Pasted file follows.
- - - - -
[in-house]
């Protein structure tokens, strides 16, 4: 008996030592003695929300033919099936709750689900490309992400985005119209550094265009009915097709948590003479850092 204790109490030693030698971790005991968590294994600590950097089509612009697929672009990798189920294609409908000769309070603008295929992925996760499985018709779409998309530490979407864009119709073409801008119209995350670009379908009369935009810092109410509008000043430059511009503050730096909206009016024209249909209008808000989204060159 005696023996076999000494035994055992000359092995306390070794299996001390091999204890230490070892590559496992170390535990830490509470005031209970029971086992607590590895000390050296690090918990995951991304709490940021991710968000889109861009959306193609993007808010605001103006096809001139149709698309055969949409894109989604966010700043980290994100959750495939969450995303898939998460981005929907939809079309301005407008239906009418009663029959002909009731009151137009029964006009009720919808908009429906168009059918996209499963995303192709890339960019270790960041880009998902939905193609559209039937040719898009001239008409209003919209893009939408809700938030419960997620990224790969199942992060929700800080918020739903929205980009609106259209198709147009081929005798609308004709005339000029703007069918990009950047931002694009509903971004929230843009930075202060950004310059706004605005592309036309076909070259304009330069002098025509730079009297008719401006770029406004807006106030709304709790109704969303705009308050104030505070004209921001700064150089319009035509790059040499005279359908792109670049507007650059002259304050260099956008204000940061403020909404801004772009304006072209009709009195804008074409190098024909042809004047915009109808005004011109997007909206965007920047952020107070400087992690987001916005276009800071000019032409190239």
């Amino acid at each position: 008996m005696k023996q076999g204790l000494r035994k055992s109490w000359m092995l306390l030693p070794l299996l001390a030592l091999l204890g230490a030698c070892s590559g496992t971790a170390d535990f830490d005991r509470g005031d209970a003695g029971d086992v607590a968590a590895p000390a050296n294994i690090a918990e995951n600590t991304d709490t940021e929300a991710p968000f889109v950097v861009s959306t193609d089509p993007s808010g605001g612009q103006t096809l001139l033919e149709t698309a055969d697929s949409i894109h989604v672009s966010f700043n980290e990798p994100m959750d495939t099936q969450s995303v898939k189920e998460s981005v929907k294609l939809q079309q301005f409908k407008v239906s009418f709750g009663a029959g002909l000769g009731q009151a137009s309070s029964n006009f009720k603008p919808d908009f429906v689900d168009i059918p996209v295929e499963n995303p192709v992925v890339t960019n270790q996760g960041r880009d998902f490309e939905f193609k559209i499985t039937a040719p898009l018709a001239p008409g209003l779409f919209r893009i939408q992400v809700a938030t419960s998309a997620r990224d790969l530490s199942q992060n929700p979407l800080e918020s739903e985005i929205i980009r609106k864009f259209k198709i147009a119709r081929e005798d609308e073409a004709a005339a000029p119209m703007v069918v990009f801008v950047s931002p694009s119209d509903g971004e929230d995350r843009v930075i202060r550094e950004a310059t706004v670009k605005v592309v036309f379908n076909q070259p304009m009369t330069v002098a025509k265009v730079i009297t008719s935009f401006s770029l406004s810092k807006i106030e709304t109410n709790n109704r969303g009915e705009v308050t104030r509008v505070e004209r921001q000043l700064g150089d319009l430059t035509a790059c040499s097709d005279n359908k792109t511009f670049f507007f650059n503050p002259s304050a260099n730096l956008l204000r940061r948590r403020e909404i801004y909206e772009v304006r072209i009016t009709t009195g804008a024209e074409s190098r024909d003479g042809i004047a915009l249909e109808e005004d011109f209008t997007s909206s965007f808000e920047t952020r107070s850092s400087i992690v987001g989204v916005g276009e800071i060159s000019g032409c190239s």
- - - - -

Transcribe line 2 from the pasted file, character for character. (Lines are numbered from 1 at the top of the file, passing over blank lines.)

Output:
């Protein structure tokens, strides 16, 4: 008996030592003695929300033919099936709750689900490309992400985005119209550094265009009915097709948590003479850092 204790109490030693030698971790005991968590294994600590950097089509612009697929672009990798189920294609409908000769309070603008295929992925996760499985018709779409998309530490979407864009119709073409801008119209995350670009379908009369935009810092109410509008000043430059511009503050730096909206009016024209249909209008808000989204060159 005696023996076999000494035994055992000359092995306390070794299996001390091999204890230490070892590559496992170390535990830490509470005031209970029971086992607590590895000390050296690090918990995951991304709490940021991710968000889109861009959306193609993007808010605001103006096809001139149709698309055969949409894109989604966010700043980290994100959750495939969450995303898939998460981005929907939809079309301005407008239906009418009663029959002909009731009151137009029964006009009720919808908009429906168009059918996209499963995303192709890339960019270790960041880009998902939905193609559209039937040719898009001239008409209003919209893009939408809700938030419960997620990224790969199942992060929700800080918020739903929205980009609106259209198709147009081929005798609308004709005339000029703007069918990009950047931002694009509903971004929230843009930075202060950004310059706004605005592309036309076909070259304009330069002098025509730079009297008719401006770029406004807006106030709304709790109704969303705009308050104030505070004209921001700064150089319009035509790059040499005279359908792109670049507007650059002259304050260099956008204000940061403020909404801004772009304006072209009709009195804008074409190098024909042809004047915009109808005004011109997007909206965007920047952020107070400087992690987001916005276009800071000019032409190239």